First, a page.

This might create a bit of a problem for City. Wan-Bissaka has shown he can pretty effectively shut down a flank against this side before, so I’m not sure they’re going to get an awful lot going on the left with Sterling. That probably means more coming from the right, and if they’ve got a quasi-midfielder there, it can make them a bit flat. Walker will perhaps play a more aggressive overlapping role, but I don’t feel his quality in the final third is good enough when he does this. This could also mean De Bruyne drifting wide a lot, and there’s a risk they again become very reliant on what he does. But he’s amazing, so it might be fine.
Unfortunately I think we’re heading for a fairly dull game. I could see neither side getting beyond 10 shots. City will have long spells of possession that might not really force the issue, getting shut down on the left and pulling it over to the stable passers on the right. United will be content with this and try to counter in specific moments. I’m going to say 1-1.
Jesus, that was rough.
So I got some of the details wrong, but I feel like I nailed it on the dullness. This kind of performance has been coming from City, and I don’t know if it’s necessarily a huge problem, but it represents a shift.
“I can't promise titles but I am convinced that the fans will be proud of us. I give you my word that we will put in an effort. I don't know if we'll win, but we'll persist. Put on your seat belts, because we're going to have fun.”
“I loathe all that passing for the sake of it, all that tiki-taka. It's so much rubbish and has no purpose. You have to pass the ball with a clear intention, with the aim of making it into the opposition's goal. It's not about passing for the sake of it."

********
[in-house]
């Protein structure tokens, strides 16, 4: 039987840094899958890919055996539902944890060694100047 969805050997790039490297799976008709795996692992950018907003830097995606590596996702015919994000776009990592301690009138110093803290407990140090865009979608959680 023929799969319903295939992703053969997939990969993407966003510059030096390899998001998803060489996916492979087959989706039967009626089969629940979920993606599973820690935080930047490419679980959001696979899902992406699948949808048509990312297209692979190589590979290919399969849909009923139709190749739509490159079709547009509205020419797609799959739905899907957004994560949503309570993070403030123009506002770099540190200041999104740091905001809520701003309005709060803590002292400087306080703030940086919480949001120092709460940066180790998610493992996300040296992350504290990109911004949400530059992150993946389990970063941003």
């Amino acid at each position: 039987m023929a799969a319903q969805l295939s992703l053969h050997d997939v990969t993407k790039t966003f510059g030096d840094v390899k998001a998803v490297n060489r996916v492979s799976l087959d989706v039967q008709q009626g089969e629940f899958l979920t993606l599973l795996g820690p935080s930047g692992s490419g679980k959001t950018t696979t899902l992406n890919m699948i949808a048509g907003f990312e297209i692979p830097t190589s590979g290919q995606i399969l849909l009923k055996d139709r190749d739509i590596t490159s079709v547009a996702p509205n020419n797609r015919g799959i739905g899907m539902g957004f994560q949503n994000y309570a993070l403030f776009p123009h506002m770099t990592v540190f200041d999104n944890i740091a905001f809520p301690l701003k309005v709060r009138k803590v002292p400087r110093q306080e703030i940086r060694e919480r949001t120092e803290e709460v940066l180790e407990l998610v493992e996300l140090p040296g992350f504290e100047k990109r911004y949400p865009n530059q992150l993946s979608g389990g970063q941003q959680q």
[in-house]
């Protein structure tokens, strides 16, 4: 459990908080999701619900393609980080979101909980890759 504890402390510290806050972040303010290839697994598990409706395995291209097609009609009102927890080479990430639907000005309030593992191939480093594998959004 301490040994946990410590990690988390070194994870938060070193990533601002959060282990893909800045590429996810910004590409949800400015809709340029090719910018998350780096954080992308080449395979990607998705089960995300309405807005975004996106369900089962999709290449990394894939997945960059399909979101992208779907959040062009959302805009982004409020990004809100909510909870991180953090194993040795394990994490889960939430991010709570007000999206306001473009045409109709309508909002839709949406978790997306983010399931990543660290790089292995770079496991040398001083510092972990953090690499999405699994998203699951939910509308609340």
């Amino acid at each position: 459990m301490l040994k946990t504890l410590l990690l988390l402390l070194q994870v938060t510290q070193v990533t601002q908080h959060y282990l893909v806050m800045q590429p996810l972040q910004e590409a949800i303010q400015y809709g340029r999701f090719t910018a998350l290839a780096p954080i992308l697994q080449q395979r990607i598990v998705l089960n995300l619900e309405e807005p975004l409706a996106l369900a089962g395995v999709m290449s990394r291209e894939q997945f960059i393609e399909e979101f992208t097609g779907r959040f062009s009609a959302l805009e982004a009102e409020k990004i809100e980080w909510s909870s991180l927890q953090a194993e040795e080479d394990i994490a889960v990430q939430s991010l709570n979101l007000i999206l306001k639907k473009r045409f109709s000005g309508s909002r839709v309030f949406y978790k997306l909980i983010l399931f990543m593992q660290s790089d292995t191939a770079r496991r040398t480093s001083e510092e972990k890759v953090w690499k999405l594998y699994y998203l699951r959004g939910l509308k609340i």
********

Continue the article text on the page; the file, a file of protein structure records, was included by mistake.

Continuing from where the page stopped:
That was the old Guardiola. In some ways he hasn’t changed. He still believes in a proactive model of dominating games with the ball. But that possession doesn’t seem to come with the same purpose. It’s “control” to prevent the opposition launching counters. Passing and passing and going nowhere. It’s tiki-taka.
The reason is the same thing that he keeps stumbling over: defending counter attacks. This has haunted him for a long time now, and it really blew up last season. City were getting played through so easily, giving up many more high quality chances than before, that something had to change. The obvious answer was to get more robust and physical. That was how they did it before, with Fernandinho at the base of midfield. But Pep instead prized control through possession, and has opted to turn down the risk taking significantly.
It kind of worked. United were to be a threat on the counter, and City completely snuffed it out. But it comes at a hell of a price. There’s a genuine risk of Guardiola entering the late period Louis van Gaal zone.
As for United, well, they were fine enough. Solskjaer suggested that, despite the result, this was the best they’ve played against City as it was the “most [they’ve] been in the game”. Previous wins were about retreating and hitting City on the counter, whereas Solskjaer seemed pleased his side had more of a foothold in the game. This might explain why it was so unwatchable: City sacrificed everything to defend the counter, but United weren’t even that interested in using it. Just stale, stale crap.
They played an unusual shape that started as a 4-4-2 diamond but became a 4-3-3 in possession. I’m not really sure what the supposed benefit of this was. It added an extra central midfielder in Pogba to make them more solid, and when he moved wide, he was more likely to recycle possession than bust a gut to get to the byline. Greenwood similarly doesn’t offer a ton beyond finishing yet, so it meant Wan-Bissaka was again the outlet. OLE, STOP DOING THIS. It’s so bad. He kills almost every attack dead when the ball is at his feet. He’s really outstanding at defending 1v1, and should just be left to do that. You don’t ever want him with the ball at his feet in the final third.
City “won” the xG, and that feels right, but it really shouldn’t convince anyone. They were as flat as flat can be, no one deserved a point here, and frankly I wish I never started watching football in the first place after that.